Building green, really green

Kelowna needs more storage space, and the world needs fewer greenhouse-emitting buildings.

In other words, Vancouver’s Ulmus Development Ltd. will be checking off both boxes when it builds EcoLock Kelowna at the corner of Ellis Street and Bay Avenue over the next 10 months or so.

EcoLock Kelowna is being billed as the first “fully green” self-storage facility in North America thanks to its interior walls made of waste hemp stock, its on-site solar panels and its future membership in the Zero Carbon Building Pilot Program. It will be completely off the electrical and natural gas grids.

“It will be one of the most sustainable buildings in the world, and I’m proud that it will be located right here in Kelowna,” Ulmus CEO Don Redden said during Tuesday’s groundbreaking ceremony at the building’s future site.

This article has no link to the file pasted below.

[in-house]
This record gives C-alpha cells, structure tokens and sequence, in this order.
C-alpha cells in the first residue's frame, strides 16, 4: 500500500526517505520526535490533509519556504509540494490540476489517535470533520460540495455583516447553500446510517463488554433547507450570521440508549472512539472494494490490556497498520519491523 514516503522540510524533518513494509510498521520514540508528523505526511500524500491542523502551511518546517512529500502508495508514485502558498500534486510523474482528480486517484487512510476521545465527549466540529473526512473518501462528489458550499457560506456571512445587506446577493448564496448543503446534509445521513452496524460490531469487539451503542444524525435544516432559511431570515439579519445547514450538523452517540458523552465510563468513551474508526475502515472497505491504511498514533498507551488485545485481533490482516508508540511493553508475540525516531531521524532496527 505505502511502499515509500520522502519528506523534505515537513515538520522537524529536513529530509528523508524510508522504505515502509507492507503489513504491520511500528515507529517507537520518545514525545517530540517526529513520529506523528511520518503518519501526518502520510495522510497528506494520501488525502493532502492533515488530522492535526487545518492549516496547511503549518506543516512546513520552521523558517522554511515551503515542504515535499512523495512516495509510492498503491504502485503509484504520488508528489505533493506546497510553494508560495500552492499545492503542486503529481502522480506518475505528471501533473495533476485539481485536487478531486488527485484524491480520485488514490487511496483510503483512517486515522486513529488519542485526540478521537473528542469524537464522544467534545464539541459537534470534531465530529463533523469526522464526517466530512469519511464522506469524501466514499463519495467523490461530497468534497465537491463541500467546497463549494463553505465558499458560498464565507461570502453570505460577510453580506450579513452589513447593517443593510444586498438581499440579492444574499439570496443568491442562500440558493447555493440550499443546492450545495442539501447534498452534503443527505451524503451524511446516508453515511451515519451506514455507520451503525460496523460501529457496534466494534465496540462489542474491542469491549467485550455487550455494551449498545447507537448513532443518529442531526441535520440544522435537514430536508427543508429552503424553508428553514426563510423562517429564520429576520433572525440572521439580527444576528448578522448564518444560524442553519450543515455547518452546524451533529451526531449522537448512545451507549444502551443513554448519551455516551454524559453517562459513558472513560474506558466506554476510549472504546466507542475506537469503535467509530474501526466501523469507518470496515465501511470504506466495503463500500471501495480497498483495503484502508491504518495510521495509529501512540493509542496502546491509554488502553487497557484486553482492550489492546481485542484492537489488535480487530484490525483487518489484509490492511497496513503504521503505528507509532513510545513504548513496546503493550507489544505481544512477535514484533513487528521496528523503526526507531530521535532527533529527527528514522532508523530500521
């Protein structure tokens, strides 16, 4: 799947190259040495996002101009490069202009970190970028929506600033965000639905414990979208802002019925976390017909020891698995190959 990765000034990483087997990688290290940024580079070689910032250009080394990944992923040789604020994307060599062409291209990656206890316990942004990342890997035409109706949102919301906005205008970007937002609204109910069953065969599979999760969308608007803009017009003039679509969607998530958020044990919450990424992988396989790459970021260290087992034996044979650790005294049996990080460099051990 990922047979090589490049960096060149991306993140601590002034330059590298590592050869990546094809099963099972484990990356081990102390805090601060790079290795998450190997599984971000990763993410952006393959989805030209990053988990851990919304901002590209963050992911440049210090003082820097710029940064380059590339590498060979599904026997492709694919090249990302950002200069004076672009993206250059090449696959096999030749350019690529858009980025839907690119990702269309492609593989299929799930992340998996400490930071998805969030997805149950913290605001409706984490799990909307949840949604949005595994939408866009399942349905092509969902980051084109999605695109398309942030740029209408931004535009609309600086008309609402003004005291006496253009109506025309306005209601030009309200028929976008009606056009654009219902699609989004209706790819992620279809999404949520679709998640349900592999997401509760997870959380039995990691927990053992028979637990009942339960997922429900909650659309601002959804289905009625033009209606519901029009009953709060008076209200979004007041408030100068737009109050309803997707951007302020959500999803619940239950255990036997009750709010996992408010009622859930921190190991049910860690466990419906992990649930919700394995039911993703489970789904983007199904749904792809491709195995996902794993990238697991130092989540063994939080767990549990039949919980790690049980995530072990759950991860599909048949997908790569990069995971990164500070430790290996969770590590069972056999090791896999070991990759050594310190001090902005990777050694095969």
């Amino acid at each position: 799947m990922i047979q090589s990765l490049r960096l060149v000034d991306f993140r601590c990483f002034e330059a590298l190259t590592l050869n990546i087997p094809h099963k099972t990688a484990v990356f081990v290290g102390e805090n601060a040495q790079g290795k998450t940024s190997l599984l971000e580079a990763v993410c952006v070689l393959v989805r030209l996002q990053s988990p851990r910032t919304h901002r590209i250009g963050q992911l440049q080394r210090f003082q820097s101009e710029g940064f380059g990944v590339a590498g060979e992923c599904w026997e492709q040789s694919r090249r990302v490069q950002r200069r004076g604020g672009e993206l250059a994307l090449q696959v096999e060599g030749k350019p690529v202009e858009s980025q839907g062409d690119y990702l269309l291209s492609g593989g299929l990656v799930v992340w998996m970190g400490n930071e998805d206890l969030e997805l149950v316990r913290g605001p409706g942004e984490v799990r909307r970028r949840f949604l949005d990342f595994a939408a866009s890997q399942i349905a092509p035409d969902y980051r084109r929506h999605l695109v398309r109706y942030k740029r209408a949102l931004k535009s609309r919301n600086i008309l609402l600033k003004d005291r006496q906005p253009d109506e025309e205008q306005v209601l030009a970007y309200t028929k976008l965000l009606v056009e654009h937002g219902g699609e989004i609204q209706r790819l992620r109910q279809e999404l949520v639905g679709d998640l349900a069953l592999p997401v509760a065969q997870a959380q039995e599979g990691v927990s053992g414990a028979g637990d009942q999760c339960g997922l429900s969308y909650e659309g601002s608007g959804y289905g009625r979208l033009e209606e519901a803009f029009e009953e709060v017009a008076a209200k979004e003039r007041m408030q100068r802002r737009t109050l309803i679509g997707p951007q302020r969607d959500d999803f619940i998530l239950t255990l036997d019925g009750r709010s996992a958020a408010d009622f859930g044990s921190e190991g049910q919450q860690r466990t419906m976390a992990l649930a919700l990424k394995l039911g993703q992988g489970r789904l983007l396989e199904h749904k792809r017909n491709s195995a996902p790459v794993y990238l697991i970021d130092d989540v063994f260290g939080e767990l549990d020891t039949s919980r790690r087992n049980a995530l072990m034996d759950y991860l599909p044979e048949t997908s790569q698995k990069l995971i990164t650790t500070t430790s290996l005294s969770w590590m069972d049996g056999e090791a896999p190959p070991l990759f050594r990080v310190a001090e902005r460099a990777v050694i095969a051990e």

Redden noted that buildings are the biggest culprits when it comes to carbon emissions, even more so than transportation. In Vancouver, for example, more than 50 per cent of greenhouse gases come from buildings.

EcoLock Kelowna plans to do its part for the environment primarily through its interior walls, which will be made using blocks from the JustBioFiber company. They are made of hemp hurds, which is the core of the hemp plant, and lime. The pieces click together, and the final product is smoother than drywall.

“The blocks also breathe, so you’re basically living in filtered, fresh air,” JustBioFiber vice-president Michael deChamplain said.

Read more at OkanaganEdge.net

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